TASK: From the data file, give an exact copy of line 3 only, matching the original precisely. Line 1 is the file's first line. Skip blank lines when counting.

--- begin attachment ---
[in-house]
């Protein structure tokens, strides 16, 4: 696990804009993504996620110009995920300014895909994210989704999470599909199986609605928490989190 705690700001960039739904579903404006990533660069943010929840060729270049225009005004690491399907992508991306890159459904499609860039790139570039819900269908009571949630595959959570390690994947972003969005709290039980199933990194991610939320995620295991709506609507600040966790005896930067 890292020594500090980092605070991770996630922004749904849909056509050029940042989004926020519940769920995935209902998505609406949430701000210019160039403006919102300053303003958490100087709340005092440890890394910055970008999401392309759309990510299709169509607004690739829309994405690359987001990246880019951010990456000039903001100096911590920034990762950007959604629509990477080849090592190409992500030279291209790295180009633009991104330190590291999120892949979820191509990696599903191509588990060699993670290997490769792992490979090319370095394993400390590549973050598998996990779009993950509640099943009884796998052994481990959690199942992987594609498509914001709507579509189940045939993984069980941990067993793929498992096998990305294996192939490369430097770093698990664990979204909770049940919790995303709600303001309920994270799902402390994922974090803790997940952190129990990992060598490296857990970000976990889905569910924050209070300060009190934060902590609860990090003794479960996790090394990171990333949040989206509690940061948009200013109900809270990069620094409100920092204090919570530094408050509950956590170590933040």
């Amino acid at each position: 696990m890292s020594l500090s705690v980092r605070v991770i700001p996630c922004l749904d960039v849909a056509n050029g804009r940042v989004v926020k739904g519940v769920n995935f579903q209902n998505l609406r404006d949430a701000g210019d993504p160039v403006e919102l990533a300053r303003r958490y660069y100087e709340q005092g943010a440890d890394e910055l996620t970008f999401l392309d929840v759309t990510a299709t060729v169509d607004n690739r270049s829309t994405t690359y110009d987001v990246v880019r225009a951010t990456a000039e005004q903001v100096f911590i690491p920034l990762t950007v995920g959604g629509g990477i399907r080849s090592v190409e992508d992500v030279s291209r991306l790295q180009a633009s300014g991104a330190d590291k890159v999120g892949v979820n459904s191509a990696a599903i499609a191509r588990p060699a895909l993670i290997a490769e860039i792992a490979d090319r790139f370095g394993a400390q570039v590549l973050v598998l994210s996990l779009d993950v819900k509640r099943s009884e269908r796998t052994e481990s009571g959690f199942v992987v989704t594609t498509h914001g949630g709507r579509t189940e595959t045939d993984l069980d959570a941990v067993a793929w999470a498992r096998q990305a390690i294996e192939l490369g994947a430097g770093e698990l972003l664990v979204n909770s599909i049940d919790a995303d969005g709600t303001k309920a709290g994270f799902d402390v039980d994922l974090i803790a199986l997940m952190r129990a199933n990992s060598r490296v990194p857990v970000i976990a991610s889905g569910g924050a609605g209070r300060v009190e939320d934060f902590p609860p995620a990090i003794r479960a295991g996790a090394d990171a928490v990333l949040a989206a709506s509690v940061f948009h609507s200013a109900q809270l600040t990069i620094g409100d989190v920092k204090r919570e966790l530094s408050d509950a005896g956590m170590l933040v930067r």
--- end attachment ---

């Amino acid at each position: 696990m890292s020594l500090s705690v980092r605070v991770i700001p996630c922004l749904d960039v849909a056509n050029g804009r940042v989004v926020k739904g519940v769920n995935f579903q209902n998505l609406r404006d949430a701000g210019d993504p160039v403006e919102l990533a300053r303003r958490y660069y100087e709340q005092g943010a440890d890394e910055l996620t970008f999401l392309d929840v759309t990510a299709t060729v169509d607004n690739r270049s829309t994405t690359y110009d987001v990246v880019r225009a951010t990456a000039e005004q903001v100096f911590i690491p920034l990762t950007v995920g959604g629509g990477i399907r080849s090592v190409e992508d992500v030279s291209r991306l790295q180009a633009s300014g991104a330190d590291k890159v999120g892949v979820n459904s191509a990696a599903i499609a191509r588990p060699a895909l993670i290997a490769e860039i792992a490979d090319r790139f370095g394993a400390q570039v590549l973050v598998l994210s996990l779009d993950v819900k509640r099943s009884e269908r796998t052994e481990s009571g959690f199942v992987v989704t594609t498509h914001g949630g709507r579509t189940e595959t045939d993984l069980d959570a941990v067993a793929w999470a498992r096998q990305a390690i294996e192939l490369g994947a430097g770093e698990l972003l664990v979204n909770s599909i049940d919790a995303d969005g709600t303001k309920a709290g994270f799902d402390v039980d994922l974090i803790a199986l997940m952190r129990a199933n990992s060598r490296v990194p857990v970000i976990a991610s889905g569910g924050a609605g209070r300060v009190e939320d934060f902590p609860p995620a990090i003794r479960a295991g996790a090394d990171a928490v990333l949040a989206a709506s509690v940061f948009h609507s200013a109900q809270l600040t990069i620094g409100d989190v920092k204090r919570e966790l530094s408050d509950a005896g956590m170590l933040v930067r």